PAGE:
The Cycle of Regulation versus Innovation

There is an ongoing dilemma between the imposition of regulation and the efficiency, or completeness and profitability, of any market. Van Horne (1985) mentioned that the purpose of financial markets is to channel the savings of the society to the most profitable investment opportunities on a risk-adjusted return basis. There is a dynamic connection between market innovation and regulation. Financial innovation often occurs in response to regulation, especially when regulation makes little economic sense (Meyer, 1998). Economic efficiencies that are potentially associated with financial innovation can be negated by inefficient banking regulation. As regulation is perceived to hinder this process, new variants of financial products would come to the fore. Conversely, advances in the market spur the evolution of regulation. Investment opportunities may originate in the private sector, where the rate of return on the investment is paramount, as opposed to the public sector, where social returns are promoted. Therefore regulation must somehow produce a fine balance between these two positions.

The usefulness of the capital adequacy accord lies in its ability to be used as a benchmark for financial scrutiny by both regulators and counterparties alike. The various shortcomings highlighted previously, along with the ever-increasing levels of financial innovations, undermine the effectiveness of the capital adequacy requirements. With the proliferation of capital arbitrage27 techniques, securitization included, banks can effectively achieve risk-based capital ratios, which are below the Accord's nominal 8 per cent. Capital arbitrage is fundamentally driven by large divergences between economic risks and that of the risk-weighted measure set by the BIS.28 This, in addition to its efficiencies, can also give rise to distorted risk-management techniques, and from a safety and soundness perspective, risk-management distortions could be as, or even more, problematic than capital arbitrage.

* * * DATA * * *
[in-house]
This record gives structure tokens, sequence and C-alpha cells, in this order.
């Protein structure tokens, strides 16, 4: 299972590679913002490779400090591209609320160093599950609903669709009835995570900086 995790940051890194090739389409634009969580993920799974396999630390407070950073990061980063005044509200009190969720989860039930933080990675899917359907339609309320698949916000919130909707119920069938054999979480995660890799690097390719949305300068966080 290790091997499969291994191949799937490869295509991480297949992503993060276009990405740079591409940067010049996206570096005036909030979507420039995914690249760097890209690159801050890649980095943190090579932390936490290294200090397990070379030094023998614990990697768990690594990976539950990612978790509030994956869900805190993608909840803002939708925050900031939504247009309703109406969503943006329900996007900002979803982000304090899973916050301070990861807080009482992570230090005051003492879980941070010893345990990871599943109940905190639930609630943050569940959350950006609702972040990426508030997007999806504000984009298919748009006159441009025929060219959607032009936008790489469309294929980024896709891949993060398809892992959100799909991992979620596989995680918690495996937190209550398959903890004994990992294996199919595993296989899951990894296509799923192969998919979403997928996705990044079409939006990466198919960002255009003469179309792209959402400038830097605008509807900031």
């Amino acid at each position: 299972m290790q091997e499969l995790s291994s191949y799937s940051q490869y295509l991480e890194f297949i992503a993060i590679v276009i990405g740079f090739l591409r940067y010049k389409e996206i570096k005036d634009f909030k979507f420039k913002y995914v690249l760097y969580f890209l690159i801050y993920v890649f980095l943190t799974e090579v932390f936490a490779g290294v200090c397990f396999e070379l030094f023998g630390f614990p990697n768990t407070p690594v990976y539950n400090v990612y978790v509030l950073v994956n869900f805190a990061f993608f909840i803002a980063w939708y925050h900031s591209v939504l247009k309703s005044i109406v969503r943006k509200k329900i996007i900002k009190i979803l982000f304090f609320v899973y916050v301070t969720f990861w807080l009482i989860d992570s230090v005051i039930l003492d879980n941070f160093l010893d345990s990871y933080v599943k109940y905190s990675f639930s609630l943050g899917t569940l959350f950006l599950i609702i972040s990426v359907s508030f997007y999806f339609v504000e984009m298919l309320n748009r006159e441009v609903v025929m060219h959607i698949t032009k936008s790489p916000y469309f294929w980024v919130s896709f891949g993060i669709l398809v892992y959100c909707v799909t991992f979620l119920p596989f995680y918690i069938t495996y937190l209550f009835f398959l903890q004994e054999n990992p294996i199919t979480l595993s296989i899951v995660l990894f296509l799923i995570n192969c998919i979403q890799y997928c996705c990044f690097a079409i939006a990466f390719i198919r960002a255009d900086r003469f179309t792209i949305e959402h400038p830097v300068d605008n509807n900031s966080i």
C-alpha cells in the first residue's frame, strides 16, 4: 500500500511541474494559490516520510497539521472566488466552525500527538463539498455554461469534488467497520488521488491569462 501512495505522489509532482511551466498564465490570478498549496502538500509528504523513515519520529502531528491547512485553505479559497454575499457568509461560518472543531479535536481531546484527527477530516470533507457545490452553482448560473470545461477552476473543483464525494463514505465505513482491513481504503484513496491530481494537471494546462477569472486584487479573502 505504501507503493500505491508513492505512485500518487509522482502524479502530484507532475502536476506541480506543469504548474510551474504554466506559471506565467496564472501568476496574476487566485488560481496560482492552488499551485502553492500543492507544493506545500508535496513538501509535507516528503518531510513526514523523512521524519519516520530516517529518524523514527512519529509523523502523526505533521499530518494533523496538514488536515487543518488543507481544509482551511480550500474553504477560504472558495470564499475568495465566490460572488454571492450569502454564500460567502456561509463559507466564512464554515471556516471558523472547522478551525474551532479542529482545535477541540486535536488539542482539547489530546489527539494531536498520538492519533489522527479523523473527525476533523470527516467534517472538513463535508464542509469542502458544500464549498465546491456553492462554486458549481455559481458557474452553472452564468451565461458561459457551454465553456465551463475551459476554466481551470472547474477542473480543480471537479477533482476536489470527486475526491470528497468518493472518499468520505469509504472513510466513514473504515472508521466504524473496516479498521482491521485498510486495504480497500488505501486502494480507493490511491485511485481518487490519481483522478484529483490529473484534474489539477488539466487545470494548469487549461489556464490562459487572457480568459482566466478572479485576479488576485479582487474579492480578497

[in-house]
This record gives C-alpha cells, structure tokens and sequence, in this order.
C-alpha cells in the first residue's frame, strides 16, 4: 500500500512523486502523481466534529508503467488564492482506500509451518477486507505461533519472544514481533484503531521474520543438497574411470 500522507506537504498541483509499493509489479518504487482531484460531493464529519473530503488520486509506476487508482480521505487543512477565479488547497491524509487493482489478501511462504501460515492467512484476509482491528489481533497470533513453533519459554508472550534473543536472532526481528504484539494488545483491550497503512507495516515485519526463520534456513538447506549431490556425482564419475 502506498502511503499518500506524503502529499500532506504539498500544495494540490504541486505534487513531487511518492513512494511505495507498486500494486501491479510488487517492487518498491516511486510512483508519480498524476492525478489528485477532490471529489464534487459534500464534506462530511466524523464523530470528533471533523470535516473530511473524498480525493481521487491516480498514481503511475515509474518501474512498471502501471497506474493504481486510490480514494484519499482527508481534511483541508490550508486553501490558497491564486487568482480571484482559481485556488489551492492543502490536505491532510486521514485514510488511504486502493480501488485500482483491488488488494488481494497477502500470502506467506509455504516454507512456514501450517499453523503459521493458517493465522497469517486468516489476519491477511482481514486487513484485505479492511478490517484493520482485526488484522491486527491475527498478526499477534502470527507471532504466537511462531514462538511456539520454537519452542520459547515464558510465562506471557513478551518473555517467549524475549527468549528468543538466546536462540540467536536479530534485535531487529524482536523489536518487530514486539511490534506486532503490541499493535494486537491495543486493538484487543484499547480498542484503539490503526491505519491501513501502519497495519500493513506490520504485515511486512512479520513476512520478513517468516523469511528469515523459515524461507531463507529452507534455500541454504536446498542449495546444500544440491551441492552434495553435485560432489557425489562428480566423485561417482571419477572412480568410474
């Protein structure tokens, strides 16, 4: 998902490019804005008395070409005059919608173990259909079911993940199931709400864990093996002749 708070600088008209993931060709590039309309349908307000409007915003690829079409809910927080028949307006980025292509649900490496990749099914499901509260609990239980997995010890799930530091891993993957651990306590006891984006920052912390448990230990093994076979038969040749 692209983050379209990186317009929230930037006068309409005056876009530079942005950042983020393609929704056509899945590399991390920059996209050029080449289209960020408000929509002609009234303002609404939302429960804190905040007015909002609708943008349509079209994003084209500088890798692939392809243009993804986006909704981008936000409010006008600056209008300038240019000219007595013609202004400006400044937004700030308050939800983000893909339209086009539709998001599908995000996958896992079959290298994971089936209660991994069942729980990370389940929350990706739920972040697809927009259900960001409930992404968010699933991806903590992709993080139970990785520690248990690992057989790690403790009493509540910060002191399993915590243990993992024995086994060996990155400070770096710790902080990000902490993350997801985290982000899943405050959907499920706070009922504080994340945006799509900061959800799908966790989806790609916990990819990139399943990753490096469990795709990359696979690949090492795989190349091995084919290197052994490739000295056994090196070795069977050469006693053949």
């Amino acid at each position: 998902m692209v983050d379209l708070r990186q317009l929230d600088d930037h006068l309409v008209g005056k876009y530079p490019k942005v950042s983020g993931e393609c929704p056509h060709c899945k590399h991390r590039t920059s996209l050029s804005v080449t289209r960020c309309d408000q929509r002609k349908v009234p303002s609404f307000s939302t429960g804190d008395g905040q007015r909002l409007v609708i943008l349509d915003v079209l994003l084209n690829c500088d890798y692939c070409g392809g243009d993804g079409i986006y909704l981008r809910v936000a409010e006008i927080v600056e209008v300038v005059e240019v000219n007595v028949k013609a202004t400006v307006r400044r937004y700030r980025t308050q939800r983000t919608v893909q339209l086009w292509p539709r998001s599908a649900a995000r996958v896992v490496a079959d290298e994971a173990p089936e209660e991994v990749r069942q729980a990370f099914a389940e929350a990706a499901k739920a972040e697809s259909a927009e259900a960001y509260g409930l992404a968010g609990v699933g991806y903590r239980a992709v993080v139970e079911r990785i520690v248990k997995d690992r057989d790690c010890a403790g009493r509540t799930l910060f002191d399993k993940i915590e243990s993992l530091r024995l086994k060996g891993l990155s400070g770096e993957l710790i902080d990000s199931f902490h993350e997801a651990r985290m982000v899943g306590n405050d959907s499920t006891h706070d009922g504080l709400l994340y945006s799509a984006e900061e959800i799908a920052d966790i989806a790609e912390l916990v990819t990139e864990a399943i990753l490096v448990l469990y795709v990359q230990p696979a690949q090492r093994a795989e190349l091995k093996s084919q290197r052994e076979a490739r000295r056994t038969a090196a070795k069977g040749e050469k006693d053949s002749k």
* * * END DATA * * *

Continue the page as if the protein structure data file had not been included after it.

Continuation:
By contrast, efficient banking regulation not only provides a backdrop for financial advances, but also permits governments to achieve to some extent social objectives which otherwise may have been impossible or incurred at a higher cost. With this current Accord, the phenomenon of capital arbitrage poses some significant policy trade-offs, for the only means available to regulators in limiting such activity is through the imposition of broad restrictions on the use of financial engineering technologies. According to Jones (1999), this would, however, be counterproductive and possibly untenable since capital arbitrage often functions as a safety valve for mitigating the adverse effects of nominal capital requirements which, for some activities, are unreasonably high.

A lack of understanding of the regulatory nature of derivatives could cause an increase in the risk that inappropriate regulations, or ill-conceived regulatory actions, could exacerbate or heighten financial market volatility. Essentially, capital arbitrage permits banks to compete in some activities which they would have been forced to abandon due to insufficient returns on regulatory capital needed. Moreover, securitization and other risk-unbundling techniques to some extent appear to provide significant economic benefits apart from capital arbitrage.